We also have a health information exchange. We’ve connected it to other health information exchanges as well as hundreds of different providers and independent providers in the communities that we serve, where we are able to share information back and forth. This is not necessarily discrete data elements as it exists today, but it is more of the sharing of the CCDAs — the continuity of care documents that have been put together by the CMS. We utilize those to be able to share information back and forth.
In one aspect, it truly is automating manual services or fax services. It used to be that people would fax health records back and forth in between providers in a very untimely and less controlled manner. This allows us to be able to quickly and easily have access to somebody’s medical record outside of our healthcare system. So that’s another component.
Thirdly is our patient engagement piece, so the patient engagement piece that we have actually consumes data from multiple different information systems, and presents it in a very clean, unified way to our patients. We pull information out of McKesson, we pull information out of GE, we pull information out of Cerner, and we pull information out of the GetWellNetwork and out of Epic, and we’re able to present that information to the patients in a very unified, holistic way.
Gamble: So it’s definitely a work in progress, as you said. And always evolving, I’m guessing?
Richardville: Yes, a work in progress and always evolving. And I think it’s going to be very similar to what we’ve experienced in other aspects of our life, whether it’s retail or financial services. And you can make an analogy with financial services and all the things that they have been able to do to take your investments from different investment institutions and financial institutions, and bring that information together. If you look at Mint.com or some other tool somewhere that many banks offer, you’re able to see your investments altogether, even though they’re invested in different institutions. What we’re looking at as part of our vision is that as a patient, I’ll be able to see all my health information together even though it may have been consumed or created at multiple healthcare institutions.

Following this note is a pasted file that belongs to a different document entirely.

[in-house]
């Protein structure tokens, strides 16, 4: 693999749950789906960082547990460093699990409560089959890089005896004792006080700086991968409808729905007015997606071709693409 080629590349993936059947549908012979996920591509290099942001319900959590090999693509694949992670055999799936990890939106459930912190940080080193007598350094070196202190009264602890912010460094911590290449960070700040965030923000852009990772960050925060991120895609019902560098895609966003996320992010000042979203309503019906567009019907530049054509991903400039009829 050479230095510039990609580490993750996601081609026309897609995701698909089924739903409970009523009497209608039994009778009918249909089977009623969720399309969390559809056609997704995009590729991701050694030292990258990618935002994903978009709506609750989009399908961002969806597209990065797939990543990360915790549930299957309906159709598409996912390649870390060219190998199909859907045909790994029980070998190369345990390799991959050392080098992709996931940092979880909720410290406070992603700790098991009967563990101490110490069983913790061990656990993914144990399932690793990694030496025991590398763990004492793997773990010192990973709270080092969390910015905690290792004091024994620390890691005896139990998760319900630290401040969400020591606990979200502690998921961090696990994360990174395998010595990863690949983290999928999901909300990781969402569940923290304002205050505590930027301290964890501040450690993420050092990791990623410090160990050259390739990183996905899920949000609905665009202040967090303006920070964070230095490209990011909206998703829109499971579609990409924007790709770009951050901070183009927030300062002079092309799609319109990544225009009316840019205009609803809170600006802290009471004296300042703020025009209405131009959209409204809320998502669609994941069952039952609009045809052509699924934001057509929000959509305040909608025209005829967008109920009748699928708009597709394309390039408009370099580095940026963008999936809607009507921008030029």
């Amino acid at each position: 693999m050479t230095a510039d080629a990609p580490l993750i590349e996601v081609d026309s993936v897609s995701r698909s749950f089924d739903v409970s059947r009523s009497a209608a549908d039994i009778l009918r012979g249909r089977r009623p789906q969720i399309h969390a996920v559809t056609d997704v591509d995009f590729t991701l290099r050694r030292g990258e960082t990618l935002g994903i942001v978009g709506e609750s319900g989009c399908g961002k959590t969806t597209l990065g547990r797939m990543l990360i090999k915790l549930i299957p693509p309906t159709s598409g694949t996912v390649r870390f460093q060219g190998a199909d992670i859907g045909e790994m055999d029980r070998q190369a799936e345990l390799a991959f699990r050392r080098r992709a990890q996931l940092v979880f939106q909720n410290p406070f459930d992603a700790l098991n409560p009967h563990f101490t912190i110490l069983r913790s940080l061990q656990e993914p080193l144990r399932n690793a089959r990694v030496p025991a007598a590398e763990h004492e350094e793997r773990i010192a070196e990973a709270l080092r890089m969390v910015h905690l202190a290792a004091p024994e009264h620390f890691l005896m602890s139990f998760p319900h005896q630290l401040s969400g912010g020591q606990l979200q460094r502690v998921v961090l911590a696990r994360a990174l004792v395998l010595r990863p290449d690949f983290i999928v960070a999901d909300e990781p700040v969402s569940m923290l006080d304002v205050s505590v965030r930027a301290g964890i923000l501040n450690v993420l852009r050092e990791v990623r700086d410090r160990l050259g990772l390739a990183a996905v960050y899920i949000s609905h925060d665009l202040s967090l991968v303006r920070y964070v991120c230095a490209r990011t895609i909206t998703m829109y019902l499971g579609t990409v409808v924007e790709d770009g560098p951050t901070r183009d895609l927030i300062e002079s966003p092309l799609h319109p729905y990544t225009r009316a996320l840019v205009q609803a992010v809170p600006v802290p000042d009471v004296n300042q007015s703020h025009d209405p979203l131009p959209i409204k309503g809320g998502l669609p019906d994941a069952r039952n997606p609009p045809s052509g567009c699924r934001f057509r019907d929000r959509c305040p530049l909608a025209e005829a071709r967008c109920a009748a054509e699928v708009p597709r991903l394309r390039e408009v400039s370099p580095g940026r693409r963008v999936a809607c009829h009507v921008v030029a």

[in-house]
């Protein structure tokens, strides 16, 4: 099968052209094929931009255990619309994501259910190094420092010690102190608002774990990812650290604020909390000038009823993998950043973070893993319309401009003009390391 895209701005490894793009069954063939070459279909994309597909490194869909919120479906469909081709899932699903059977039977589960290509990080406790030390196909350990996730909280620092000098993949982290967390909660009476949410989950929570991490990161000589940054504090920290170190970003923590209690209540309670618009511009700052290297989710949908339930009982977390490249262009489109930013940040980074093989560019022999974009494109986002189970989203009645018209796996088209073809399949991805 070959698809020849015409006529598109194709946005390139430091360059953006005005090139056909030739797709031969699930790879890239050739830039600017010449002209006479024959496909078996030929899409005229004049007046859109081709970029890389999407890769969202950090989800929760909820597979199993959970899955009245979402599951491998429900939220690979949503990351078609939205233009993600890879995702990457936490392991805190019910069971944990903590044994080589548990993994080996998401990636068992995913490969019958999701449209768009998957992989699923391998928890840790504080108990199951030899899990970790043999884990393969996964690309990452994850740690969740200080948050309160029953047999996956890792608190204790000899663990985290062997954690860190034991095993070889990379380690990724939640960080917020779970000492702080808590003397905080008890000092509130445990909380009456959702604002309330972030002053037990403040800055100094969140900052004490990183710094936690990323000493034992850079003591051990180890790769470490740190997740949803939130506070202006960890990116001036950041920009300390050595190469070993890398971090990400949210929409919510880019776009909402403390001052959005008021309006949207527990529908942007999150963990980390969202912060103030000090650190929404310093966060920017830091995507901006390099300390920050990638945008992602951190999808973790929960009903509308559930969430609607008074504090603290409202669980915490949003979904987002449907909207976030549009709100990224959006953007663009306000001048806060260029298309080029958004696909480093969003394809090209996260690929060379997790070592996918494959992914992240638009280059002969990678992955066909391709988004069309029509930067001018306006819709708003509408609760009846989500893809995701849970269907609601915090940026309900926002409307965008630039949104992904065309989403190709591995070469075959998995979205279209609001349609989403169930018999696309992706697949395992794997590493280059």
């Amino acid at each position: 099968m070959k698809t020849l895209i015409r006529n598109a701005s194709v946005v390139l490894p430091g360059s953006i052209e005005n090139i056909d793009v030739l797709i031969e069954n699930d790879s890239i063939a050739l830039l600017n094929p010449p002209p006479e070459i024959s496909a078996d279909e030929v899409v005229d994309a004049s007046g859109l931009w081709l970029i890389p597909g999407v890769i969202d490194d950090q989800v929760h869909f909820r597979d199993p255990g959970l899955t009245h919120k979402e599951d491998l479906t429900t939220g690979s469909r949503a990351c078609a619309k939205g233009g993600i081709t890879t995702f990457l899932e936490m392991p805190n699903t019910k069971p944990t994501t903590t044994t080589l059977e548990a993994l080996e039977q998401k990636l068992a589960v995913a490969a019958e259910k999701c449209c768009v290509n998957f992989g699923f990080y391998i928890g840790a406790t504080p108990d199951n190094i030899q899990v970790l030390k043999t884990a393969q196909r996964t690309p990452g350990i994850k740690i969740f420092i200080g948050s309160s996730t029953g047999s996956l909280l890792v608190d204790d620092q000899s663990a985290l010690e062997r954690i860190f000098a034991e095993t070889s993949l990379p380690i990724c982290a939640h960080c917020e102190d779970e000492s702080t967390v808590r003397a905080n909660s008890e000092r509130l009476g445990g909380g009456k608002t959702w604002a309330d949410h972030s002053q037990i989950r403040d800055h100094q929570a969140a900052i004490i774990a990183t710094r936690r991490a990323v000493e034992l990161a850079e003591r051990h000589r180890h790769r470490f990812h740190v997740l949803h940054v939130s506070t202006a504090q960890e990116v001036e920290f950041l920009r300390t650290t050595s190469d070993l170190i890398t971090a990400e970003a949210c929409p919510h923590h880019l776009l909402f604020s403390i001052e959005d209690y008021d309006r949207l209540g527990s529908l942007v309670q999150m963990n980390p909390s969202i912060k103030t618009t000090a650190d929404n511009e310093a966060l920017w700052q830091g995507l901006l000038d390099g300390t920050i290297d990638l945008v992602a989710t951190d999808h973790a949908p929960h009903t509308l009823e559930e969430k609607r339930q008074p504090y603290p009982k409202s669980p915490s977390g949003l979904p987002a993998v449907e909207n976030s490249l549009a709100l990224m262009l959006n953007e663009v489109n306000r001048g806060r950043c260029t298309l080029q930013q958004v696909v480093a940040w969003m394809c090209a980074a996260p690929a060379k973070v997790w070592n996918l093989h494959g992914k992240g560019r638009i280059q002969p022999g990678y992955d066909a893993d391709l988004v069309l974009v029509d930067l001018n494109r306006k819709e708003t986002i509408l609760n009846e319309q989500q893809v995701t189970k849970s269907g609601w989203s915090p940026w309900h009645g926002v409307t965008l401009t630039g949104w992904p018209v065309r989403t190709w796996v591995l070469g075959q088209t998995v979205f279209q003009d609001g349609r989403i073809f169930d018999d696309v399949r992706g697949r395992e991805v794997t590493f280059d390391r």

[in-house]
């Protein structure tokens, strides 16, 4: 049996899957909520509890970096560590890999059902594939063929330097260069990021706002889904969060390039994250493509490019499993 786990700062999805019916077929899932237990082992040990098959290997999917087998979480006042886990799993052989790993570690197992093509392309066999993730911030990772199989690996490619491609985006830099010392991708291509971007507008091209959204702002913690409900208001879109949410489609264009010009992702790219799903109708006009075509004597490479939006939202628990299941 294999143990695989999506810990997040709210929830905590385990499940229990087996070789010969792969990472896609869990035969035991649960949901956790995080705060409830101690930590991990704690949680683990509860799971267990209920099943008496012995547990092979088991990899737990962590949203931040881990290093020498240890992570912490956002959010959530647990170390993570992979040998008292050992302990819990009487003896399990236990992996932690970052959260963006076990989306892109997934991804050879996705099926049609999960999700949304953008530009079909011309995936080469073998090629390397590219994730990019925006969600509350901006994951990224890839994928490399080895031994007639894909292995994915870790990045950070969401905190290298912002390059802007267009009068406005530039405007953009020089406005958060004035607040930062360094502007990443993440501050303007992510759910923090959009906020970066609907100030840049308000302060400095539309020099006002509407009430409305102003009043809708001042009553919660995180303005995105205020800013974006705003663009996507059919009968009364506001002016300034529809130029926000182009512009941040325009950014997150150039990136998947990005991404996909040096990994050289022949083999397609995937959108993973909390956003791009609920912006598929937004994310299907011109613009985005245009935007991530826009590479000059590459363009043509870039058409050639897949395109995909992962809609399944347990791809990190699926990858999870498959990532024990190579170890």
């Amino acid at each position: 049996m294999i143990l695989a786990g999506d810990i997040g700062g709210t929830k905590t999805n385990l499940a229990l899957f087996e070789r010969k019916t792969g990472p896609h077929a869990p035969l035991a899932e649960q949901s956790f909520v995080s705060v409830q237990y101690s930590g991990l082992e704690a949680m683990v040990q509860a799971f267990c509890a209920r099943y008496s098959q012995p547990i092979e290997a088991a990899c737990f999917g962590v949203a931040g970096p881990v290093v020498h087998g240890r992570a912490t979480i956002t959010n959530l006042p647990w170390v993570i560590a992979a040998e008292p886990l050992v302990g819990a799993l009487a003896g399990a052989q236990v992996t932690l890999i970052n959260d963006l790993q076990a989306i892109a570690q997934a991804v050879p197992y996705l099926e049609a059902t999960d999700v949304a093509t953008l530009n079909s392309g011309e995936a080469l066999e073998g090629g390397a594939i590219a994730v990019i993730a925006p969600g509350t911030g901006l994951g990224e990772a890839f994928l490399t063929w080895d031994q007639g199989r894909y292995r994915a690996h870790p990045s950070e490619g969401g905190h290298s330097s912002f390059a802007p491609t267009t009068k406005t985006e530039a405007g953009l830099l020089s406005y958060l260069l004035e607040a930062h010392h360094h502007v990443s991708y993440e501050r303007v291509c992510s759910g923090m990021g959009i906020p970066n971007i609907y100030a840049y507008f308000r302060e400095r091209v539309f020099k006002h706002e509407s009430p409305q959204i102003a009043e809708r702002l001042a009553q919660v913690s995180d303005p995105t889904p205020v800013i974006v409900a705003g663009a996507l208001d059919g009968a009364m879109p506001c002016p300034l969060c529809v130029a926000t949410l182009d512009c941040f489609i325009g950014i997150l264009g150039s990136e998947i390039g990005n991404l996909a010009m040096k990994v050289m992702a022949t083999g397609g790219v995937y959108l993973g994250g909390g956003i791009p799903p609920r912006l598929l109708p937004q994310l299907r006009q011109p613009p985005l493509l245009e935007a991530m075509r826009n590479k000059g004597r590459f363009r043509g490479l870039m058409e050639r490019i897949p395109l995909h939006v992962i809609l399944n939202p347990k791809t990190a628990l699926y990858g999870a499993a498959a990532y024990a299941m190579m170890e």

It’s a very similar concept. And also, as we continue to progress and the expectations of not only new persons coming in to our environment but many others, is the whole mobility piece, and that ties into virtual care as well. And so, just as with all of your financial transactions, many of which can be made with your phone today versus physically entering them — we’re doing the same thing with healthcare in putting all this information on a mobile platform so that we are actually coming to you and you don’t have to come to us. As opposed to us being a destination center, similar to what you have seen with banks and branches in the past or even ATM machines, where you’d have to go to those places, in this case, we’re going to you. You don’t necessarily need to come to our physical plant all the time; we will bring the intellectual capital we have, and bring that to you via the phone or some other mobile or electronic device.